Black People : African Cultural Retentions?

Discussion in 'Black People Open Forum' started by Knowledge Seed, Feb 24, 2014.

  1. Knowledge Seed

    Knowledge Seed Well-Known Member MEMBER

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    Much debate has been had about the origins and heritage of African Americans.

    Information changes. Disinformation campaigns occur. Anyone can write a book or start a website saying whatever they want about our heritage.

    However, one thing that doesn't change quickly and can't ever be doubted is culture.

    What are some of the African cultural retentions African Americans have maintained over time?

    What ethnic group does the practice originate with?

    Are these traditions regional or are they shared by most African Americans?
     
  2. Clyde C Coger Jr

    Clyde C Coger Jr going above and beyond PREMIUM MEMBER

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    Culture, Culture
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    Discussion in 'Black People Open Forum' started by Blackbird, Jan 29, 201
    http://destee.com/index.php?threads/culture-culture.79383/



     
  3. Blackbird

    Blackbird Well-Known Member MEMBER

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    If we know where to look, we can find many examples of African cultural retentions in our culture.

    If we studied our culture as intently as we studied the cultures of ancients, we would have a much greater understanding of many things.

    I lament the apparent one sidedness of Black folks in the United States. We have even touched the tip of the iceberg in regards to the inherent beauty, marvelous culture and essence of who we are as a people.
     
  4. Omowale Jabali

    Omowale Jabali The Cosmic Journeyman PREMIUM MEMBER

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    Hoodou (or as most day, Hoodoo). That answers the first question. 33.3% is about as much I'm going to say.
     
  5. Blackbird

    Blackbird Well-Known Member MEMBER

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    I love Hoodoo. My John the Conqueror root is always working. The Congo beauty of Hoodoo is forever in my bloodlines. Then a lil Little John to Chew works wonders. No man should be without his jackball.
     
  6. Omowale Jabali

    Omowale Jabali The Cosmic Journeyman PREMIUM MEMBER

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    Which means getting out of this thinking that we are monolithic, when our communities are more diverse that they are in many communities in Africa. We speak in an African Americanized box and dismiss our own cultural diversity.

    For example, what about foods? Are African Americans the only black folks who eat fried fish as collared greens?

    In fact, when I speak of We, I'm talking about global Afrikans, not ghosts of Mississippi.

    So, our traditions are living, not dead, as long as We are.

    I am no different from my two Ethiopian sisters sitting next to me or the Nigerian sister sitting across from us on the bus.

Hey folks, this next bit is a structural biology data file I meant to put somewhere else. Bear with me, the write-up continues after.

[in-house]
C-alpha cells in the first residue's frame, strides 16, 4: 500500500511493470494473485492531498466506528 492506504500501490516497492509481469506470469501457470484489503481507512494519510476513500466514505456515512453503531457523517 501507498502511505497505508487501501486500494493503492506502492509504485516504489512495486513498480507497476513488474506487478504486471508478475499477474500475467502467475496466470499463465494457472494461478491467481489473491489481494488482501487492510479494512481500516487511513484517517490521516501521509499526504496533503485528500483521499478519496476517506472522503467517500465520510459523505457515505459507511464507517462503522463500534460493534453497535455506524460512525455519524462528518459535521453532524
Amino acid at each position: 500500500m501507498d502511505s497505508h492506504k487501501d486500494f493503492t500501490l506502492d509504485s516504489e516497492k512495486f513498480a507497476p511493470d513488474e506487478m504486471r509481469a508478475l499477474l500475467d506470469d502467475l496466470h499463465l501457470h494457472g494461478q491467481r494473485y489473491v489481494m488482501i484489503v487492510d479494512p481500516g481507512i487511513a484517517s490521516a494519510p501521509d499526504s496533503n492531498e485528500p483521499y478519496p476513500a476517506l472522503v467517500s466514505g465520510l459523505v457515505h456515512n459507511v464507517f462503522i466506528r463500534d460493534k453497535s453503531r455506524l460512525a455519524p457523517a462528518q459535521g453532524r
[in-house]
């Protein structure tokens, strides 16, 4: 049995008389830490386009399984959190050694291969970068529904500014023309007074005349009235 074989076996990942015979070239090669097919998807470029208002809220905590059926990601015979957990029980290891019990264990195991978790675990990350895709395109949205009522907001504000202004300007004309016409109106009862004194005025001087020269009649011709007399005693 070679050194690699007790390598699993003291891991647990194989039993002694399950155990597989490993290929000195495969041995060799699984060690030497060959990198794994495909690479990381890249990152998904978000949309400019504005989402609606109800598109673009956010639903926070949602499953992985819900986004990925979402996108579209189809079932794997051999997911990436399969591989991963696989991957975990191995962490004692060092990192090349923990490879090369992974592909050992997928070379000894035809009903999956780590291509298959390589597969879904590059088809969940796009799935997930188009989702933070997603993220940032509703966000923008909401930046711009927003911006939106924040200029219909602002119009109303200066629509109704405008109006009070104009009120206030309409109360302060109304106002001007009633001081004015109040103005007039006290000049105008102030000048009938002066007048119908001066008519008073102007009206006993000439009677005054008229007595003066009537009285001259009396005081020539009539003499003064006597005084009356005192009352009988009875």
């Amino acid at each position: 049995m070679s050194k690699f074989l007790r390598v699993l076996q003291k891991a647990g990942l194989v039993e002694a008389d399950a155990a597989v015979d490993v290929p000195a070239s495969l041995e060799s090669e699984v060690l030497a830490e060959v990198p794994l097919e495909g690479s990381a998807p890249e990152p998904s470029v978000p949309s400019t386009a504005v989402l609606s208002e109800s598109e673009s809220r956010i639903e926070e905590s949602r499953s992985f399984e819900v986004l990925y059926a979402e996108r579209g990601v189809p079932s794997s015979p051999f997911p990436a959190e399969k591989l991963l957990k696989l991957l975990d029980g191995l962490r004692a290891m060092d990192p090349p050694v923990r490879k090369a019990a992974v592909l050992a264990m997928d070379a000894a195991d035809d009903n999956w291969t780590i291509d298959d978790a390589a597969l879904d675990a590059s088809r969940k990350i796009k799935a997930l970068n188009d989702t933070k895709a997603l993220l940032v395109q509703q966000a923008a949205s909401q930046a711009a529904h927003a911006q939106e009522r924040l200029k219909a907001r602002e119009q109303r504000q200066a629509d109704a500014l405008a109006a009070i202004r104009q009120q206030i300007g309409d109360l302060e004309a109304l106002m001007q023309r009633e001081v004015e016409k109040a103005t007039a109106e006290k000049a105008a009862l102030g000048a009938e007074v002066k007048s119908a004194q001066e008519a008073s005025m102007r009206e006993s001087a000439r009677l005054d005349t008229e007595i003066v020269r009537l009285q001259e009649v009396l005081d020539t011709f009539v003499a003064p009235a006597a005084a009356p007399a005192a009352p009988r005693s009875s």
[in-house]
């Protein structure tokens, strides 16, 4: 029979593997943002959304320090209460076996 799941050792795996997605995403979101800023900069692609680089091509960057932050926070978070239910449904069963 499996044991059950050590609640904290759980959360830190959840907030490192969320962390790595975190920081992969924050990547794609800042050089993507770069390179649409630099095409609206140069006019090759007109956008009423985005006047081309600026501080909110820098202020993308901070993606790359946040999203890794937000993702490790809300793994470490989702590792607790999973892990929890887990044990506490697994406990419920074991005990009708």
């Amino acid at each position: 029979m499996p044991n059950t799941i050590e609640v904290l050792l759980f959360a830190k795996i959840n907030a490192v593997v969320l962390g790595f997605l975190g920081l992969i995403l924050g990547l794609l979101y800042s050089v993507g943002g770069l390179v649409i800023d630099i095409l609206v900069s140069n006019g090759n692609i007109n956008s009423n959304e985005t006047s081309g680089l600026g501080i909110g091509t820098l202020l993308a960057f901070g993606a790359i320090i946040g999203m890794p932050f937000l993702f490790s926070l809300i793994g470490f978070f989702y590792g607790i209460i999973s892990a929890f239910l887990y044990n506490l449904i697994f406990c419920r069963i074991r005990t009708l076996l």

Let's keep in mind not all of us nor our ancestors came in chains. Therefore, we encompass all regions, every time period, in the course of human history. Therefore, our traditions are numerous. I am only concerned with how much of that will be retained as many of Us are facing extermination. No people, no culture.
     
  7. Blackbird

    Blackbird Well-Known Member MEMBER

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    Agreed. Our roots are varied. My origins are atypical of many of my fellow Black folks. I am culturally a Louisiana Creole with strong Amerindian influences. My particular family, who self identifies as Black, eats some things that many AAs have never eaten. I also grew up speaking Louisiana French as a native speaker learned in my household from my elders.
     
  8. Omowale Jabali

    Omowale Jabali The Cosmic Journeyman PREMIUM MEMBER

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    Bro., same here on the maternal side, with a strong Lowcountry, Gullah Geechie influence. It's shown in the cooking. I have tried to retain as much of that as possible. On my paternal side, Black "Indian" from OK but down to Natchitoches as the Bayou and Baton Rouge. As you know them parts are all mixed so this is why I claim no one such cultural or spiritual heritage or tradition. If anything I am Hoodou and that does not require a preacher or a priest. I had family traditions passed to me directly before my parents passed into the ether.
     
  9. Blackbird

    Blackbird Well-Known Member MEMBER

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    Unfortunately for me, I did not choose to claim anything. I was chosen. I was separated out of the lot because of my obligation, because I have a job to do. It is not a pretty life but what can I say. Since answering the call, my life has been awesomely changed for the better. My ancestors and spirits moved within me. I also am a root worker, yet my Indian and African ancestors have taken me much further to a deeper understanding of my birthright (s). I am a priest not because I wanted to be but because I was meant to be.
     
  10. Omowale Jabali

    Omowale Jabali The Cosmic Journeyman PREMIUM MEMBER

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    This is why we must learn to respect what between us may amount to different roles. Just as you were chosen to be a priest, I was chosen to be a scribe or griot. Others have similar or different callings. Each with a role that is vital to our communities.
     
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